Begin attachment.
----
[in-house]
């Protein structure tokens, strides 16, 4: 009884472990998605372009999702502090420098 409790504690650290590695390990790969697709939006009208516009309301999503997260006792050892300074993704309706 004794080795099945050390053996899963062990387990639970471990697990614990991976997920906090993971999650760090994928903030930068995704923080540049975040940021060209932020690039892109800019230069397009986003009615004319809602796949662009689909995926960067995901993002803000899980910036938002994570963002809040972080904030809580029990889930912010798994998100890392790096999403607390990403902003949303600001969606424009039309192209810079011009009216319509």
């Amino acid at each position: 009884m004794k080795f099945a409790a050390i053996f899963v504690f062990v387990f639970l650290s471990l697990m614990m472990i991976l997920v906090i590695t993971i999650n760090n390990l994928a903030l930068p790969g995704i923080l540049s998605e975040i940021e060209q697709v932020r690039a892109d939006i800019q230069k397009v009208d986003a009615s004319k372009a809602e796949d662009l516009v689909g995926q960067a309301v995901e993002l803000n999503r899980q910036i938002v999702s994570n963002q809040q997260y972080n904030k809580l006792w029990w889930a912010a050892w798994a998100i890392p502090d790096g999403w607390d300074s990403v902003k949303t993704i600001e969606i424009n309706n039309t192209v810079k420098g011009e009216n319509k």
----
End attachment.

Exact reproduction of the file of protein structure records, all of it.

[in-house]
């Protein structure tokens, strides 16, 4: 009884472990998605372009999702502090420098 409790504690650290590695390990790969697709939006009208516009309301999503997260006792050892300074993704309706 004794080795099945050390053996899963062990387990639970471990697990614990991976997920906090993971999650760090994928903030930068995704923080540049975040940021060209932020690039892109800019230069397009986003009615004319809602796949662009689909995926960067995901993002803000899980910036938002994570963002809040972080904030809580029990889930912010798994998100890392790096999403607390990403902003949303600001969606424009039309192209810079011009009216319509």
């Amino acid at each position: 009884m004794k080795f099945a409790a050390i053996f899963v504690f062990v387990f639970l650290s471990l697990m614990m472990i991976l997920v906090i590695t993971i999650n760090n390990l994928a903030l930068p790969g995704i923080l540049s998605e975040i940021e060209q697709v932020r690039a892109d939006i800019q230069k397009v009208d986003a009615s004319k372009a809602e796949d662009l516009v689909g995926q960067a309301v995901e993002l803000n999503r899980q910036i938002v999702s994570n963002q809040q997260y972080n904030k809580l006792w029990w889930a912010a050892w798994a998100i890392p502090d790096g999403w607390d300074s990403v902003k949303t993704i600001e969606i424009n309706n039309t192209v810079k420098g011009e009216n319509k």